Studying Leviticus gave me a new perspective on observing of Passover, Lent, Holy Week, and Easter this spring. Though the big holiday season ended barely a week ago, I am still musing over the significance of each holiday and what they represent in my life today.
Leviticus 23 begins with instructions for the sacred assemblies: on a weekly basis, the sabbath, and on a yearly basis, other festivals.
The reason for the festivals came to life for me after reading this paragraph from Baker’s Evangelical Dictionary of Biblical Theology:
“Israel’s festivals were communal and commemorative as well as theological and typological. They were communal in that they drew the nation together for celebration and worship as they recalled the common origin and experience of the people. They were commemorative in that they kept alive the story of what God had done in the exodus and during the sojourn. They were theological in that the observance of the festivals presented the participants with lessons on the reality of sin, judgment, and forgiveness, on the need for thanksgiving to God, and on the importance of trusting God rather than hoarding possessions. They were typological in that they anticipated a greater fulfillment of the symbolism of the feasts. It is not surprising that each of the major feasts is in some way alluded to in the New Testament. On the other hand, the festivals could become meaningless rituals and were subject to the criticism of the prophets ( Isa 1:13-14 ). (emphasis mine; Source)
After reading through Baker’s expose on the festivals, I wrote up a comprehensive list of each festival, when it was celebrated, and how its significance has shifted for a New Testament believer. While I would love to share that with you, I found the exercise so helpful to my understanding of this Levitical history, that I would highly recommend you do the same! (Let me know what you discover in the comment section below).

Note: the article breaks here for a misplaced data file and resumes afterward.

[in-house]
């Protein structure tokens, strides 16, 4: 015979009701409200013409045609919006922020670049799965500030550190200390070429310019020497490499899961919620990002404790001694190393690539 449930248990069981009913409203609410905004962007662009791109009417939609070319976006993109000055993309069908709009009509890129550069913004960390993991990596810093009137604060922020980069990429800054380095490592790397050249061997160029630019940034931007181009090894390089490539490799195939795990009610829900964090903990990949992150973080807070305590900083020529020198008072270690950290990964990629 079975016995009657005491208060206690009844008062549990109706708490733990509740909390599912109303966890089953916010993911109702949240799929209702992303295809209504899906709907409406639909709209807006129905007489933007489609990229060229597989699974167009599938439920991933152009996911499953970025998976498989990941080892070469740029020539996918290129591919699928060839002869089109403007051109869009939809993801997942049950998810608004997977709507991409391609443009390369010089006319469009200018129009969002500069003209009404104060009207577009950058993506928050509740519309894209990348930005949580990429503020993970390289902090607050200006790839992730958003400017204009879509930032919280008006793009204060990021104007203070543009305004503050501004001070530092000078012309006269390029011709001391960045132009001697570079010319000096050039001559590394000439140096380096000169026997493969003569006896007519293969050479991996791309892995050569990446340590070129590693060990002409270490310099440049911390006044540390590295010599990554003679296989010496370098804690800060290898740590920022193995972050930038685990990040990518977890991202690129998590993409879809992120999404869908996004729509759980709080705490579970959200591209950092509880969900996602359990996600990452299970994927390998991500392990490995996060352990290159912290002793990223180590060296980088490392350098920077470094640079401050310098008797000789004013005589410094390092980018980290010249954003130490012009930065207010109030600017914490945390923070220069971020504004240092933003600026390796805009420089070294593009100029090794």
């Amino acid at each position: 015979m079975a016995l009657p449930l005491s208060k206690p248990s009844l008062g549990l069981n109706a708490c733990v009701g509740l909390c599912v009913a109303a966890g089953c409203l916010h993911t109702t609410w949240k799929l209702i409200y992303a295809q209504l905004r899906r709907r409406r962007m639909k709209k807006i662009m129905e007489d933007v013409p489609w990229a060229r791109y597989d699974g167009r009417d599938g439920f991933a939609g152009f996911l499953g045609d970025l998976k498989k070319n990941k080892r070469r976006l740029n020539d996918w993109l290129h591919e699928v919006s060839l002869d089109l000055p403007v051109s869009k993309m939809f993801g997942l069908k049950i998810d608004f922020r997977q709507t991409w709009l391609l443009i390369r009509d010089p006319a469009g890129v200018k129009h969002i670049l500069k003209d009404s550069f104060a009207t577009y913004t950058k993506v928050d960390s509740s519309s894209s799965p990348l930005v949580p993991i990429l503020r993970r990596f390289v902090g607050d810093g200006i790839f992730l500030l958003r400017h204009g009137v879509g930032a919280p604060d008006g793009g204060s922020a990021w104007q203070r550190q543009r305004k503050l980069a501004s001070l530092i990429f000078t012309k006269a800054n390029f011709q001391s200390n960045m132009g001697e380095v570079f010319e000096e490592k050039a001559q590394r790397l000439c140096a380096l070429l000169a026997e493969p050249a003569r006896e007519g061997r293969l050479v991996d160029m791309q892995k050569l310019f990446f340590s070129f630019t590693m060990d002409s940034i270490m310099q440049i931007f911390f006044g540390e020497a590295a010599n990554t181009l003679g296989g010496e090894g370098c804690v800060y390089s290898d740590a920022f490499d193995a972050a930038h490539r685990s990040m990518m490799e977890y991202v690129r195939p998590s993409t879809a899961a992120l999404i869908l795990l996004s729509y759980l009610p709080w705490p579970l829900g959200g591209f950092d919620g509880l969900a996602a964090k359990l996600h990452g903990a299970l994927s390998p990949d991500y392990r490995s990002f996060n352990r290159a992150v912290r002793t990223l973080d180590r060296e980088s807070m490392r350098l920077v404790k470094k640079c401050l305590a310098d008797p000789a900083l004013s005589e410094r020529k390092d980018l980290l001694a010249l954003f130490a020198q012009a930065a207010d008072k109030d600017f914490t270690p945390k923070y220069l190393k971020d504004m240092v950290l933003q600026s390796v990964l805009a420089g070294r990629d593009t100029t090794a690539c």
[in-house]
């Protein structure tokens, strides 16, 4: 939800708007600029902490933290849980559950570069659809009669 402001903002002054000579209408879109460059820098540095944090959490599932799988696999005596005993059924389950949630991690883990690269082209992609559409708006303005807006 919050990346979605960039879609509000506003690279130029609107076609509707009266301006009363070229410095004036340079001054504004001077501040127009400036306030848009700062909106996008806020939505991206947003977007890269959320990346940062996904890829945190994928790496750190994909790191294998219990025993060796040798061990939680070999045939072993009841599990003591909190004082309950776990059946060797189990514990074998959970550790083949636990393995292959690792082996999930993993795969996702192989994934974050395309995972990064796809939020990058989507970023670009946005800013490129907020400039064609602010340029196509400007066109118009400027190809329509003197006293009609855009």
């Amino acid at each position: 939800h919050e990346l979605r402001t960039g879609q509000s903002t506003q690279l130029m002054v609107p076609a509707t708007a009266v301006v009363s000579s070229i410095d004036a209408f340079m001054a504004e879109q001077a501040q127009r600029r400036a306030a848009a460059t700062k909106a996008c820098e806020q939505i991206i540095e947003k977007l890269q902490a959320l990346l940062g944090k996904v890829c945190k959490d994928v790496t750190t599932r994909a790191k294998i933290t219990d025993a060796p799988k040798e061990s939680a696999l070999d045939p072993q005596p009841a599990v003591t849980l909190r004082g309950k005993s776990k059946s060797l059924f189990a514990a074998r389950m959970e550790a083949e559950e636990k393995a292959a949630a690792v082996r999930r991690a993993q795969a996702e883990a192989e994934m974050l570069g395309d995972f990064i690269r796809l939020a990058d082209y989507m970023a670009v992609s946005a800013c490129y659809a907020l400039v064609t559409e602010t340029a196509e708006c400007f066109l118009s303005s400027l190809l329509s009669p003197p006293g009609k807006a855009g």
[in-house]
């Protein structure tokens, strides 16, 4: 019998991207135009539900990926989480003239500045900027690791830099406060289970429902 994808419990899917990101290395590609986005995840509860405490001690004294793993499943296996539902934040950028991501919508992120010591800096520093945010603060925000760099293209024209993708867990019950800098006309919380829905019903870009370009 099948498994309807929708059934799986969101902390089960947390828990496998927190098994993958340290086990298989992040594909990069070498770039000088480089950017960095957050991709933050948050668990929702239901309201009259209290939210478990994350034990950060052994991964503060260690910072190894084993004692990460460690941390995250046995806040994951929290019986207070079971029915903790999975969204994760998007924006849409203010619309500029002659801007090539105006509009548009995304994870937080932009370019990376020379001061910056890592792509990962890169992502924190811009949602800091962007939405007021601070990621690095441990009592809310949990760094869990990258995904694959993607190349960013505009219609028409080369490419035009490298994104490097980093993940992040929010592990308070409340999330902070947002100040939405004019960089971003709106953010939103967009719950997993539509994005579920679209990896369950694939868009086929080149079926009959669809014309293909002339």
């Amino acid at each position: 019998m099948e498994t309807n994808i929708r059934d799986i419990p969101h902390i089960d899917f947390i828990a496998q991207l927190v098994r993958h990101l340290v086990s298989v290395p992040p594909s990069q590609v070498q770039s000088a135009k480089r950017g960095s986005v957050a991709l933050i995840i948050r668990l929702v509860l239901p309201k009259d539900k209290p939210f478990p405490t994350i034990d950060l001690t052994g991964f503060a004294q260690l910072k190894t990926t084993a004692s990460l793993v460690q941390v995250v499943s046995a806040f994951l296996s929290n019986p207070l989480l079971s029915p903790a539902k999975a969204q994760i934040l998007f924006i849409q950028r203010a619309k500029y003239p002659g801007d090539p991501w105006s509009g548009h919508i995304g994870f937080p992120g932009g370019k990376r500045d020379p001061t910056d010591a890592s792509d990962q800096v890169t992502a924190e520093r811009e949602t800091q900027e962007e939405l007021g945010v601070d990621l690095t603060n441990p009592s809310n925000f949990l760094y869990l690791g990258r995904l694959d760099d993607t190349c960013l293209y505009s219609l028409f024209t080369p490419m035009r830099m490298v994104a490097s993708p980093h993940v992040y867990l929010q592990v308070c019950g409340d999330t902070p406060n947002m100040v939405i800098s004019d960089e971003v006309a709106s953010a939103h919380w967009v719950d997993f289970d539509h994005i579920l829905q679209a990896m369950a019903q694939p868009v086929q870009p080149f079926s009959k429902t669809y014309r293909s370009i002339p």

For now, I will stick with the simple objective I hold for every chapter of this study:
- What does this tell me about God?
- How can I live in light of this truth?
- Other thoughts/questions.
What does this tell me about God:
- God set up reliable and repeatable occasions for the people to have direct access to God as a group.
Once a week, God gave the people a boundary in which to do no work, focusing instead on rest and meeting together to worship God.
I just began a study by Priscilla Shrirer titled Breathe: Making Room for Sabbath. Shrirer reminds us that the structure God imposed on the Israelites was a gift! Rather than being in bondage of busyness and constant work, God provides, no, He mandates room to meet with God and rest. Not only does this gift provide downtime for the people, it also reminds them to have a right perspective of who the provider is (Deut. 5:15)
The festivals also provided this opportunity to rest, gather, and meet with God.
- Through Passover, God ensures His people will remember how the Lord spared the Israelite first-born during the final plague in Egypt (Exodus 12).
God knows humanity can be forgetful and narcissistic. The Passover festival kept the focus on God as the hero and ultimate rescuer of Israel, as well as the all powerful God who brought the terrible plagues to Egypt.